Associate Professor Malia Bruker Directs Powerful 360-Degree Film Threshold

Malia Bruker, an Associate Professor of Digital Media Production at CCI, directed as well as headed the cinematography and editing of the film Threshold which has screened multiple times across the US and Europe.  

Bruker described the film saying, “Threshold is a 360-degree dance film that opens a portal into the transformational journey of four women. Starting as isolated individuals  grappling with the effects of trauma, the dancers create a ritual space to move in solidarity together with  resilience and  strength. Threshold highlights these themes not only through choreography, but also through spatial exploration of shifting 360-degree environments.” 

 Threshold was funded by FSU’s Center for the Advancement of Human Rights, which commissioned a film focused on sexual trauma and resilience. The decision to produce the film using 360-degree technology was highly influenced by the pandemic—it was filmed in 2020 and 360-degree films require much smaller crews—as well as the Bruker’s belief that the medium would work well to communicate the film’s heavy themes. 

When asked about her experience with 360-degree technology, Bruker shared, “This is the first 360-degree film that I’ve made, so it was very exciting to steep myself in the new technology and to explore the best kind of storytelling to fit the medium… Working in this medium required a huge amount of testing and trial and error. Having 20 years of filmmaking under my belt, this isn’t a normal part of my process, but it was refreshing to have that kind of challenge.”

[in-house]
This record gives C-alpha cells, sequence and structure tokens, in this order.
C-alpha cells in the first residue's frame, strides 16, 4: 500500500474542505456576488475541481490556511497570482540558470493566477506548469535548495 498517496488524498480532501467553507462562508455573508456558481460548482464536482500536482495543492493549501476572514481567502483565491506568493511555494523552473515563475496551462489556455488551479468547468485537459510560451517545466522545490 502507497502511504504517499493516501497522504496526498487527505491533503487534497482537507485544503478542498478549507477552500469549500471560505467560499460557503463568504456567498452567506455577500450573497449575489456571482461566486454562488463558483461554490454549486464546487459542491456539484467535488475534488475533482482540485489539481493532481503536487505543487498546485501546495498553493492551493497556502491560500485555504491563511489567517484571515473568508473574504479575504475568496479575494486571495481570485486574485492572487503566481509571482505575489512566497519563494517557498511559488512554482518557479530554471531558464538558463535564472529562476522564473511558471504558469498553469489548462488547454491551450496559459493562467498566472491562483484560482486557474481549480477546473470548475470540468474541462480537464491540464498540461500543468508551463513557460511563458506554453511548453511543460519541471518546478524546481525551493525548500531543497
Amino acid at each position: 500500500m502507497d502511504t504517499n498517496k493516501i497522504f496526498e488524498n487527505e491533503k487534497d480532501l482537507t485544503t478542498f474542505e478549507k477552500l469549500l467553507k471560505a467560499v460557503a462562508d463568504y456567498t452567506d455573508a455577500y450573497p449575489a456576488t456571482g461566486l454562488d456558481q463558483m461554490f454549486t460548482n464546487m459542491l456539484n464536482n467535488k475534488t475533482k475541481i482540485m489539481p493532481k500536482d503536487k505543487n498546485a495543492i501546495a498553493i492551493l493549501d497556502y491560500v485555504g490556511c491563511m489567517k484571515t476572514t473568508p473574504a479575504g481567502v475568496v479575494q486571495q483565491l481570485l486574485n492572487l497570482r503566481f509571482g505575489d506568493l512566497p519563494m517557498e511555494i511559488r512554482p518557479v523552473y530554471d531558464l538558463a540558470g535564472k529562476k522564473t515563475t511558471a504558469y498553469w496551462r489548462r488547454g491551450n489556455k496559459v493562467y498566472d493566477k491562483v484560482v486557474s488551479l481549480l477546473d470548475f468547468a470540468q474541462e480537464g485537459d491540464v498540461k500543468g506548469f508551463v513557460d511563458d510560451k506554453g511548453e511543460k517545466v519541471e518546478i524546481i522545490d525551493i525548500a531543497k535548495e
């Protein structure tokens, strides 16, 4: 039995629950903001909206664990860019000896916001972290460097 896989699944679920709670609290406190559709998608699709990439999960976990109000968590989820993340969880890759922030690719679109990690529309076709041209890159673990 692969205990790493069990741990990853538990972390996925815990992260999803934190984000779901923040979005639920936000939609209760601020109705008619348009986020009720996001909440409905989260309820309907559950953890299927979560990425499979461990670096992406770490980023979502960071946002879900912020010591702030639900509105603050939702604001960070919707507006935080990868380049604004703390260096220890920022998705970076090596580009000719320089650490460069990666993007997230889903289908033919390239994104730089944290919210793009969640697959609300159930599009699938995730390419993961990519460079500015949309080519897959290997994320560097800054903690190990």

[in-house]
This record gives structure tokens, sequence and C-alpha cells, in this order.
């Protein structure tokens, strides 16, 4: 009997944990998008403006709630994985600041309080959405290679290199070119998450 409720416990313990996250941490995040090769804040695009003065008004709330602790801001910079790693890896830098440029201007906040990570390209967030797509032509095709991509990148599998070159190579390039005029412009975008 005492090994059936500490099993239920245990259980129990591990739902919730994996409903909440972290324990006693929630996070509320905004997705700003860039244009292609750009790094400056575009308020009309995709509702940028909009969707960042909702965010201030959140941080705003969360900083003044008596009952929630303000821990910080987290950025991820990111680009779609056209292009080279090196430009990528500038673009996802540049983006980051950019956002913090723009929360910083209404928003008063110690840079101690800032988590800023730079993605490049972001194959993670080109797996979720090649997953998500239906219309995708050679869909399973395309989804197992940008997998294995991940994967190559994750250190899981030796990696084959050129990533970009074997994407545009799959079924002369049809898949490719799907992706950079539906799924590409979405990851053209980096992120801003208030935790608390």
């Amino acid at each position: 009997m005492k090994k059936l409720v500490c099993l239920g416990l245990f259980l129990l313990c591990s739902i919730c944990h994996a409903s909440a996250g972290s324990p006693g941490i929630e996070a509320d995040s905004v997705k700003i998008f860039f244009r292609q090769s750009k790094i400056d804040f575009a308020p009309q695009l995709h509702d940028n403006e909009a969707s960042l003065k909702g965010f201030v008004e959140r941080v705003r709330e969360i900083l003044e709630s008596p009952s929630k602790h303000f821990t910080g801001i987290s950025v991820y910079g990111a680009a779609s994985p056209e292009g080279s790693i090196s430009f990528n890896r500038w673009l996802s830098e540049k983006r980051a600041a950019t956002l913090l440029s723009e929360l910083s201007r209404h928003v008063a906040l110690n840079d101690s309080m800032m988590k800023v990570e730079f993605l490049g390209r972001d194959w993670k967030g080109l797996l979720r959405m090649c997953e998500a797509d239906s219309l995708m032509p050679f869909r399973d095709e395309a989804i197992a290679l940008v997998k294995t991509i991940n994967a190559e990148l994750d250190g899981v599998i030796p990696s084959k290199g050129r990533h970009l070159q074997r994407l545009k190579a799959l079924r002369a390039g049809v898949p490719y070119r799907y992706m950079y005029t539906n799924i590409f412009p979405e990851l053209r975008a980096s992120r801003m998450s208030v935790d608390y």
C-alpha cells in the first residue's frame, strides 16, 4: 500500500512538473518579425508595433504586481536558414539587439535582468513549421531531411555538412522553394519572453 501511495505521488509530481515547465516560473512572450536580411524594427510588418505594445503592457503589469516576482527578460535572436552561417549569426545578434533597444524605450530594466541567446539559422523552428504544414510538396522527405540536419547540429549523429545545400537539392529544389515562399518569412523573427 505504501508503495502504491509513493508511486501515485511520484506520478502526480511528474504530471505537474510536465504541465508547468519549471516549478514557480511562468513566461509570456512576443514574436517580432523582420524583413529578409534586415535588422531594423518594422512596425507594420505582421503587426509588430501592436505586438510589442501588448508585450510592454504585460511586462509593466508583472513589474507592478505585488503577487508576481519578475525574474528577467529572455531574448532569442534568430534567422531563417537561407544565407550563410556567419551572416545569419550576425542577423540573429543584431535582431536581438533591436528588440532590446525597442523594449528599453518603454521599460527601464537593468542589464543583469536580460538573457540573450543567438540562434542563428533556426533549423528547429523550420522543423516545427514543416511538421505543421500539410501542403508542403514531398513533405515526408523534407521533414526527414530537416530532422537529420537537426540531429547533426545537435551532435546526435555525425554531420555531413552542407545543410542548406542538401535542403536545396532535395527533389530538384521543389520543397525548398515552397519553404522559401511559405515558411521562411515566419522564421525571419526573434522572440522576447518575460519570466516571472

Bruker and the rest of the Threshold crew attempted to push the envelope with the film. She explained, “We feel we have pushed the boundaries of dance film, even those of 360-degree dance film… We tried so many things that feel new—building a transition for the viewer as a part of the world of the film, edits within scenes when many early adopters of 360 video tell you not to do that, an attempt to elicit physical movement from an otherwise static viewer… We have created an experience that is not just immersive, but also invites the viewer to participate in movement. We hope our audience will take off the headset with a feeling of awe, inspiration, and solidarity with survivors of gender-based violence.” 

 Threshold has now been screened at multiple festivals around the United States and across Europe including VRE Fest Roma in Italy and Thessaloniki Cinedance International in Greece as well as more recently the North Dakota Human Rights Arts Festival and the University Film and Video Association conference where it won the New Media Award. 

 To learn more about Bruker and her other films, visit her website.